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Title: OPERATION OF A PUBLIC GEOLOGIC CORE AND SAMPLE REPOSITORY IN HOUSTION, TEXAS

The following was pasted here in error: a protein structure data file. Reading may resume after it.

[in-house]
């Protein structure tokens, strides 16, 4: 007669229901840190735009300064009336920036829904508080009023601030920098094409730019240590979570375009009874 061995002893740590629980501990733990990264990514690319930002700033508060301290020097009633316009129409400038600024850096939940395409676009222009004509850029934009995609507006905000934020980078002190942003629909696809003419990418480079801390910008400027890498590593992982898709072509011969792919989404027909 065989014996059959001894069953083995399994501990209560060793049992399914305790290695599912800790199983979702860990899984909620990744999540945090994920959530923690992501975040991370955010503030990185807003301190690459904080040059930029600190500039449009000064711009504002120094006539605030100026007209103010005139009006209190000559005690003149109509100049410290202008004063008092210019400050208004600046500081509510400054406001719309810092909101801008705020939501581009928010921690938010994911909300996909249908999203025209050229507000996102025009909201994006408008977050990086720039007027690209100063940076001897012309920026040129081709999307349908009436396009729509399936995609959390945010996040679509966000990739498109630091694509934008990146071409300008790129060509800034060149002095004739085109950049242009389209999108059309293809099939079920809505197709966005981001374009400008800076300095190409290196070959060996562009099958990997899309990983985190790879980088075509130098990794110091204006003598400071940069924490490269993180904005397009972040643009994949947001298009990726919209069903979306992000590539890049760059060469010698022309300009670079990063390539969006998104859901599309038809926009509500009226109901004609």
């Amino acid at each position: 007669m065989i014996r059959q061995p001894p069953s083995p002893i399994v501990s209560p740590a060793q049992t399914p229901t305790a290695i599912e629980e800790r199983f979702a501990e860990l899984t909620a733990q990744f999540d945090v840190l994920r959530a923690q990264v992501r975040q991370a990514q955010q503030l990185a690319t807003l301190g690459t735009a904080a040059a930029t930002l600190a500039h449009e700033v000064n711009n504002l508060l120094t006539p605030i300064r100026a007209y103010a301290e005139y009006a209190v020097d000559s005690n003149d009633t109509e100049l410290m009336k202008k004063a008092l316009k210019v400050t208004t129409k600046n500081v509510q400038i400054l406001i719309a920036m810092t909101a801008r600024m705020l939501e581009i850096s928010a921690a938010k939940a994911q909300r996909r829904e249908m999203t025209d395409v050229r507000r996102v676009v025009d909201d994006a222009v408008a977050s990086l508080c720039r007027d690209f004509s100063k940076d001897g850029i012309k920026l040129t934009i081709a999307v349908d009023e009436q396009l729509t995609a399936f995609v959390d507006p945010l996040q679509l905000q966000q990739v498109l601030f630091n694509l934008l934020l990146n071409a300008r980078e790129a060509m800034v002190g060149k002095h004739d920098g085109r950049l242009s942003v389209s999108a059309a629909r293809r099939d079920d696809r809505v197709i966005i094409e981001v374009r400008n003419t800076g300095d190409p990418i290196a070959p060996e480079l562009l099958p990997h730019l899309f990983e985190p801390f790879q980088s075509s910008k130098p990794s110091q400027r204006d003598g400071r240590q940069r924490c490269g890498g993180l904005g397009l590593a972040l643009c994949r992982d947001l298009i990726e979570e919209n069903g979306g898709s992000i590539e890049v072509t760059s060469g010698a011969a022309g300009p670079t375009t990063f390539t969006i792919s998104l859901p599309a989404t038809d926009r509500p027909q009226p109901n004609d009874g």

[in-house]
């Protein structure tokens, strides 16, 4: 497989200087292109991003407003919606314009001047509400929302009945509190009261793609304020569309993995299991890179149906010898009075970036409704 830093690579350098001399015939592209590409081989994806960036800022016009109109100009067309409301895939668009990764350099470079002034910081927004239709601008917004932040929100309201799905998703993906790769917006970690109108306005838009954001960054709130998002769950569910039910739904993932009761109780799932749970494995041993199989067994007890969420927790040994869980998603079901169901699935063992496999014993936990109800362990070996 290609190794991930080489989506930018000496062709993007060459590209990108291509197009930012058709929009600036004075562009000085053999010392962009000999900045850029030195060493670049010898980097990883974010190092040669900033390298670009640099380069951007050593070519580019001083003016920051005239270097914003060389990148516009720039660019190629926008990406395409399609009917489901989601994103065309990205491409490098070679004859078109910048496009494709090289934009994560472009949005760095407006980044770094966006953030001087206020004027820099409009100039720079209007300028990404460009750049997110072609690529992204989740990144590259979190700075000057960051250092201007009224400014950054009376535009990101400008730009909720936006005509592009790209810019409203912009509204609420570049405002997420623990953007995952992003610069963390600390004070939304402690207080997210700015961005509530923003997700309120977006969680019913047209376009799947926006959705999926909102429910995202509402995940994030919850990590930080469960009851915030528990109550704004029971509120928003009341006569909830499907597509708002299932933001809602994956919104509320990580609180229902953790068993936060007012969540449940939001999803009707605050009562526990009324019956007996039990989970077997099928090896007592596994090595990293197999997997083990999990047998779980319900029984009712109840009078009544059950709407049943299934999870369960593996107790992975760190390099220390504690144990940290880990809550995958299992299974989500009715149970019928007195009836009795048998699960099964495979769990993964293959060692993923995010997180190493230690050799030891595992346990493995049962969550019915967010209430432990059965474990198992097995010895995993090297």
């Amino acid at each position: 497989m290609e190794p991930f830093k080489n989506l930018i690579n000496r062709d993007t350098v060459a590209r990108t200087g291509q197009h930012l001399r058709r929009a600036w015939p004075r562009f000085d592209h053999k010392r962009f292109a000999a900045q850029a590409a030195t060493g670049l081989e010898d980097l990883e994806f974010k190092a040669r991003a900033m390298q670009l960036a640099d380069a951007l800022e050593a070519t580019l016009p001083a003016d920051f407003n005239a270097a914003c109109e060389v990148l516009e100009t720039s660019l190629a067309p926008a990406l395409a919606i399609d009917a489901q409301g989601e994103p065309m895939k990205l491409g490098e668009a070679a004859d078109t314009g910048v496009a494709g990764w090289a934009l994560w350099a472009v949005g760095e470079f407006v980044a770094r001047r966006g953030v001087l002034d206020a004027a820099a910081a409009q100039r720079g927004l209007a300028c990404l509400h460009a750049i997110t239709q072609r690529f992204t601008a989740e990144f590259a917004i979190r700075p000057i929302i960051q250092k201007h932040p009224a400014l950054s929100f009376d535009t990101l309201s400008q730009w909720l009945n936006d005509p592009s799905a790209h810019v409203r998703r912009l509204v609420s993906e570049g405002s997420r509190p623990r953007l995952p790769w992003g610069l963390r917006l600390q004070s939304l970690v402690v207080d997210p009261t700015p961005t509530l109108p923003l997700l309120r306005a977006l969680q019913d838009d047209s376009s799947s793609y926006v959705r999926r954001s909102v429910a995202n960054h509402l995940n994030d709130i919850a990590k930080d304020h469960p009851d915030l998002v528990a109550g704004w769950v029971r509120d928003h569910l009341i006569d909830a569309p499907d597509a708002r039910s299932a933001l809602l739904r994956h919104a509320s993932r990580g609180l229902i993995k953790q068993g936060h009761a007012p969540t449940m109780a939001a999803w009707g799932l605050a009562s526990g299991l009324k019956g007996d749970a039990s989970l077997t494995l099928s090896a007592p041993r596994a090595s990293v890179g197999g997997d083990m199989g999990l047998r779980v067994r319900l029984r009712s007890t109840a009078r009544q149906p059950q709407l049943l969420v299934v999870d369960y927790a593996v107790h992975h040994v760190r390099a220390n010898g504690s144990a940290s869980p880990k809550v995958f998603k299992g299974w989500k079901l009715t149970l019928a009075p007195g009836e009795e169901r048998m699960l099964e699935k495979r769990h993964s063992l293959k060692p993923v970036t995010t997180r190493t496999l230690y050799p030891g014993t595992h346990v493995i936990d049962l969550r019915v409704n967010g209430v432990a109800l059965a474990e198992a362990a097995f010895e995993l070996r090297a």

Abstract